Holy apples! We may have finally pressed our last gallon of cider. It has been a banner year. After separating out a bushel of perfect ones, I am gearing up for an applesauce-a-thon. It is a much more tedious task than cider pressing. There are two methods. One is to wash and core the fruit, put them over heat to stew it with enough water to prevent them from sticking. When they soften to the touch (and smell wonderful), run them through a food mill to retrieve the skins. I used this method for years when I had babies as it makes a fine puree. Now I prefer peeling, coring and slicing. The sauce is then chunky. It is packed hot into sterilized jars and waterbathed for 10 minutes. Sometimes I use half-pints for single servings in a lunch box. Where I come from, we called lunch boxes “dinner pails.” A bushel of apples will yield about 35 pints of sauce — enough to eat it once a week off-season. I never sweeten it until opening, if at all.

This is a word to you new canning buffs: remove the rings from the sealed jars for several reasons. They can rust on the jar making it difficult to twist off. They can trap tiny pieces of food which mold and are extremely unattractive, although it will not get into the properly sealed jar. I usually wipe the jars with a soapy cloth before storing, especially if I have used the pressure canner. Finally the plain lids are less expensive than the ring and lid combo. I only tell these things after having made the mistake myself.

Laurie Clements commented that her father used shingles to blanch his celery rather than newspapers.

Chappy resident Dale Carter phoned with her recipe for skunked dog: 1 quart hydrogen peroxide, 1 teaspoon baking soda, 1 teaspoon dishwashing liquid. Leave on the wet dog for 10 minutes before rinsing.

I have to admit my least favorite holiday arrangement is a hothouse mum sitting next to a big old pumpkin. I did see a festive windowbox in Edgartown with ornamental cabbages and tiny gourds and pumpkins tossed randomly around.

I grew some rather impressive birdhouse gourds this year. The plant is remarkable. It takes off like some botanical star in Little Shop of Horrors. It has tropical looking flowers and wanders aimlessly up fences and around stone walls. Susie Goldman reported hers was frightening, as it attempted to invade her house. I am encouraging Seniel, the illustrator of this column, to paint some interesting scenes on them, shellac and give for Christmas gifts.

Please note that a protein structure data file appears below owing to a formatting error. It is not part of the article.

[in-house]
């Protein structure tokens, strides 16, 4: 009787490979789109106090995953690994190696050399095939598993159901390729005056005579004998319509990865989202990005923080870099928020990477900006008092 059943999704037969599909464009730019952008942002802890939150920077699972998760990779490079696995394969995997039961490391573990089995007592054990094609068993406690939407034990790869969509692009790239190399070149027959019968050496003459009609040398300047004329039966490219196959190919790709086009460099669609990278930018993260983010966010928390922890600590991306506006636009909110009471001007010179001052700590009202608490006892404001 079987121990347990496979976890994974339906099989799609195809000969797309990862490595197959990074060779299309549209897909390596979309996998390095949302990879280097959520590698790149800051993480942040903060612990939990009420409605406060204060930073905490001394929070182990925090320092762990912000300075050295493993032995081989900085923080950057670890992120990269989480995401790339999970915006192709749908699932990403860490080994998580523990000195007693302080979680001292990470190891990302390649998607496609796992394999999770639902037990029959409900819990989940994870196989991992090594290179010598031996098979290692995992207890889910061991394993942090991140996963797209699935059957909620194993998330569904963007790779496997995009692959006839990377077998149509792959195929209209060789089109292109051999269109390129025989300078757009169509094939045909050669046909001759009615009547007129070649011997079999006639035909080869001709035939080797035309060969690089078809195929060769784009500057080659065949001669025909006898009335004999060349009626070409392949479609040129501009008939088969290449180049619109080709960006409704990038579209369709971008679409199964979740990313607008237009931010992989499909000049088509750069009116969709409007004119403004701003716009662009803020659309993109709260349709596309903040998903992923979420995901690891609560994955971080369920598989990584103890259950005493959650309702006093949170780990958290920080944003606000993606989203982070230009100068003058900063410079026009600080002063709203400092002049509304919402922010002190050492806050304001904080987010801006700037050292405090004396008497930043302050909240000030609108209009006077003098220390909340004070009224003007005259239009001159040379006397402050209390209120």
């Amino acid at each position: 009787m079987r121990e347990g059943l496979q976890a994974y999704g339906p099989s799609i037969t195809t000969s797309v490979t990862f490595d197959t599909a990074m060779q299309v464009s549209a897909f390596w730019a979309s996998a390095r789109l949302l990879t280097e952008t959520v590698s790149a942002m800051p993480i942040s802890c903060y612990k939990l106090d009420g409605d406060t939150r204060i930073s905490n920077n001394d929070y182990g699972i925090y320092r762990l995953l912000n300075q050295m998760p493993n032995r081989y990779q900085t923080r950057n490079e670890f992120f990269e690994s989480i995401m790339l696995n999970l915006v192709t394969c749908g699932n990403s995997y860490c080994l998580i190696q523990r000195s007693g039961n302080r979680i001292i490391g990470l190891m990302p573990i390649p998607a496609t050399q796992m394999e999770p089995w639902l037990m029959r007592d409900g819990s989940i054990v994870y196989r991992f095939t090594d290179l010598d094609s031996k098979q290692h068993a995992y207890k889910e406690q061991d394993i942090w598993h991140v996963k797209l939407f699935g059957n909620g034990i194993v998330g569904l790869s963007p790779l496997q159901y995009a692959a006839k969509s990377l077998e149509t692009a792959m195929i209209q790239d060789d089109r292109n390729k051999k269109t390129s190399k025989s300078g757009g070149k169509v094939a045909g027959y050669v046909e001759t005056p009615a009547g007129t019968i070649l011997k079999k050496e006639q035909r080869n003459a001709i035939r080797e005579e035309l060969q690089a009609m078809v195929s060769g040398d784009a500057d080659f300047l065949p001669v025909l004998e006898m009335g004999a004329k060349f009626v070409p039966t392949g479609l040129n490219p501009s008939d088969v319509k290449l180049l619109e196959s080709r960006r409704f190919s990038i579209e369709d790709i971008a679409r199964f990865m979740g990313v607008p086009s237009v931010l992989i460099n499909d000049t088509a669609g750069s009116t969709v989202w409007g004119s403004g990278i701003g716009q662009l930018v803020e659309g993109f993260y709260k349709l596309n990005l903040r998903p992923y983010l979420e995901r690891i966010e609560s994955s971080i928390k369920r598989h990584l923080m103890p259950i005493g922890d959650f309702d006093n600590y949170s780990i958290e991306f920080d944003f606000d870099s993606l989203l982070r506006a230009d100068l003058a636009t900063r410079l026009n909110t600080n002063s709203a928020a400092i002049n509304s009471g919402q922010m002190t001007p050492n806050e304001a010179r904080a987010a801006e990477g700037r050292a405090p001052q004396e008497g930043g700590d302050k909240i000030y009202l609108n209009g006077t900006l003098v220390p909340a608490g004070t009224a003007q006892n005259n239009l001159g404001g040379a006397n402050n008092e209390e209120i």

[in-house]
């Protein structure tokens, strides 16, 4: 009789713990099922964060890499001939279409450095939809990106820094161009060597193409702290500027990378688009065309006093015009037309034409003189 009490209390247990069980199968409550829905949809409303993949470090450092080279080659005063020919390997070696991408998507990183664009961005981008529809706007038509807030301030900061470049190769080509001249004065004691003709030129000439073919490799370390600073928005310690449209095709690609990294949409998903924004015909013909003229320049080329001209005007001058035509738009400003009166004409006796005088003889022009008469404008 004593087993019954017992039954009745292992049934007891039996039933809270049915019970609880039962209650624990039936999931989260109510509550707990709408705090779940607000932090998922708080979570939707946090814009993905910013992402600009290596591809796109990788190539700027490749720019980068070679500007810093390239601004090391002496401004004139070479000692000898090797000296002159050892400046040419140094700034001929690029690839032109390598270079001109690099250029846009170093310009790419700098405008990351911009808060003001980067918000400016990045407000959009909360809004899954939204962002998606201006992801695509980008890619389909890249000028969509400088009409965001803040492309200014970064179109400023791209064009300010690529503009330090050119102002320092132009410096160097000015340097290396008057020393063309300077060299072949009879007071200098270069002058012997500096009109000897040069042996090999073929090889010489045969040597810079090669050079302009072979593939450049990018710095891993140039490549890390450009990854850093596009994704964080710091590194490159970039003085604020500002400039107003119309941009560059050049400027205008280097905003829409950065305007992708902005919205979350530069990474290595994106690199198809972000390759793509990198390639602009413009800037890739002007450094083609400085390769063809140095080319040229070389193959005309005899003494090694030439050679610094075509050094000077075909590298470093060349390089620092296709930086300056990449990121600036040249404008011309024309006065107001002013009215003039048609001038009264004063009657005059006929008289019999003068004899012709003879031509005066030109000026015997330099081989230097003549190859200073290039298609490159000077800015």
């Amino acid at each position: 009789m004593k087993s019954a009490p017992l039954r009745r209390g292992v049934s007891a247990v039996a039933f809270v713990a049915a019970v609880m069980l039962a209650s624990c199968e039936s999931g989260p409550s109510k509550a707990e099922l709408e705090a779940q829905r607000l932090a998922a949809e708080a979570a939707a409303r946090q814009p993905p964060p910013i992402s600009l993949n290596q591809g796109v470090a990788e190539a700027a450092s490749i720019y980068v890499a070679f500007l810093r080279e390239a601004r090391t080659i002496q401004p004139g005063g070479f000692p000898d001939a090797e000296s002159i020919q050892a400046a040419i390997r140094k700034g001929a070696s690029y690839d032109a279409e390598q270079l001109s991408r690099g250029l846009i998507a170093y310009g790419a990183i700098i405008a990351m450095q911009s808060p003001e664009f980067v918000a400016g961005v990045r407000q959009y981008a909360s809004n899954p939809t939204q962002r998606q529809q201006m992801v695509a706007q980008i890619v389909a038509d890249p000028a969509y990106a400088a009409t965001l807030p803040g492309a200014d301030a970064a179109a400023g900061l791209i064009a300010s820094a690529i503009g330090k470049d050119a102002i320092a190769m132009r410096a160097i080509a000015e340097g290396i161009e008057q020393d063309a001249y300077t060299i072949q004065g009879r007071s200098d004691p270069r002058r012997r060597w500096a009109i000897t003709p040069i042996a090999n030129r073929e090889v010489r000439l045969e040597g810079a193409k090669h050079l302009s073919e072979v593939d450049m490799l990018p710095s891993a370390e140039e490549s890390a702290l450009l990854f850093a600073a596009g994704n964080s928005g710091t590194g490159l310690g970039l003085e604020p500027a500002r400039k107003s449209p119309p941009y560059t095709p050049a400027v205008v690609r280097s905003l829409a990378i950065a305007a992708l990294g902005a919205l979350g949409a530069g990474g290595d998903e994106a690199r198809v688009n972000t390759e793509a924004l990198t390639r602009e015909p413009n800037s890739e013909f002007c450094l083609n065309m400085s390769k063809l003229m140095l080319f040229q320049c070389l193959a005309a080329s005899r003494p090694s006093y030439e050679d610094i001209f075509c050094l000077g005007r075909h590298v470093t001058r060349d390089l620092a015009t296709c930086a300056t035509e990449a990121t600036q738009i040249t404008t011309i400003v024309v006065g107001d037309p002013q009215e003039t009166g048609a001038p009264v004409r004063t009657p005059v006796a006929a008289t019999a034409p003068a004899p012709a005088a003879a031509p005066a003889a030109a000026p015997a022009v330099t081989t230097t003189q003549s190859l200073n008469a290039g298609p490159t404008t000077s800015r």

After bragging that I had yet to freeze here in Vineyard Haven, we dropped down to a killer 25 degrees last week. All is lost. I ate my last tomato as I refuse to buy them in winter. One can save a crop in a light freeze by watering the morning after before the sun hits the leaves. Of course, that is if you can coax water out of the hose. Don’t you hate it when it turns all warm right after a frost. It could have the decency to stay cold for a few days so that you could begin the acceptance process.

This is my last writing before the presidential election of 2008. I will never figure out why John McCain and Sarah Palin keep pushing the Obama and socialist agenda. First of all, stop with the Joe the Plant — oops, I mean the Plumber. Fear of spreading the wealth around is so ironic. The very people booing and angry about it are the ones who could use some wealth spread their way. I guess they don’t want any lazy non-working bums getting any social services from taxes collected from multibillion dollar corporations? After all, any day now, they are going to win the lottery and do not want any tax on their money.

I have carried on about this subject before but here I go again. Why do we think we can have a government without taxes? I don’t want to educate children, build roads and bridges, stand in a bread line when I get old, put out my own fires, and live with no police protection. We keep saying we hate socialism but the best thing we have going for all our elderly is social security and socialized public education for our children.

Let us not forget we have just spread the wealth ($700 billion) to the poor destitute folks on Wall Street. We have never balked at corporate welfare. I, for one, am in favor of being my brother’s keeper. I would rather be the keeper than the keepee.